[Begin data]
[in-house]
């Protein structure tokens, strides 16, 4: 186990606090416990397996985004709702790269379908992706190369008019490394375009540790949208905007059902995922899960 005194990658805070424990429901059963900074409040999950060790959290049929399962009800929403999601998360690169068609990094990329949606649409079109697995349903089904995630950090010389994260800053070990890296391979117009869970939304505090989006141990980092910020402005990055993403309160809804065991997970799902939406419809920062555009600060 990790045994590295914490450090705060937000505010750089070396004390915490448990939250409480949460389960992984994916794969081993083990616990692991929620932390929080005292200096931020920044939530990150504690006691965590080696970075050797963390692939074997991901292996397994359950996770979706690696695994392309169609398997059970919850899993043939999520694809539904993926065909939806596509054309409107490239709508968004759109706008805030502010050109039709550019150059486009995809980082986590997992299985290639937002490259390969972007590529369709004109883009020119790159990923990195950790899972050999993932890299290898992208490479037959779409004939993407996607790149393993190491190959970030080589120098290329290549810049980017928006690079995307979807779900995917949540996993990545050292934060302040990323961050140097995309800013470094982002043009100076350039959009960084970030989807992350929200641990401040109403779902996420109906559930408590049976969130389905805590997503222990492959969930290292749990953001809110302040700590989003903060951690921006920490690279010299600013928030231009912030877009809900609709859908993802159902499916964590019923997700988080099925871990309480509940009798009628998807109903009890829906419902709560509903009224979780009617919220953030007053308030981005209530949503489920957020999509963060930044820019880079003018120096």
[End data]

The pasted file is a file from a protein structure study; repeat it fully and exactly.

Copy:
[in-house]
């Protein structure tokens, strides 16, 4: 186990606090416990397996985004709702790269379908992706190369008019490394375009540790949208905007059902995922899960 005194990658805070424990429901059963900074409040999950060790959290049929399962009800929403999601998360690169068609990094990329949606649409079109697995349903089904995630950090010389994260800053070990890296391979117009869970939304505090989006141990980092910020402005990055993403309160809804065991997970799902939406419809920062555009600060 990790045994590295914490450090705060937000505010750089070396004390915490448990939250409480949460389960992984994916794969081993083990616990692991929620932390929080005292200096931020920044939530990150504690006691965590080696970075050797963390692939074997991901292996397994359950996770979706690696695994392309169609398997059970919850899993043939999520694809539904993926065909939806596509054309409107490239709508968004759109706008805030502010050109039709550019150059486009995809980082986590997992299985290639937002490259390969972007590529369709004109883009020119790159990923990195950790899972050999993932890299290898992208490479037959779409004939993407996607790149393993190491190959970030080589120098290329290549810049980017928006690079995307979807779900995917949540996993990545050292934060302040990323961050140097995309800013470094982002043009100076350039959009960084970030989807992350929200641990401040109403779902996420109906559930408590049976969130389905805590997503222990492959969930290292749990953001809110302040700590989003903060951690921006920490690279010299600013928030231009912030877009809900609709859908993802159902499916964590019923997700988080099925871990309480509940009798009628998807109903009890829906419902709560509903009224979780009617919220953030007053308030981005209530949503489920957020999509963060930044820019880079003018120096």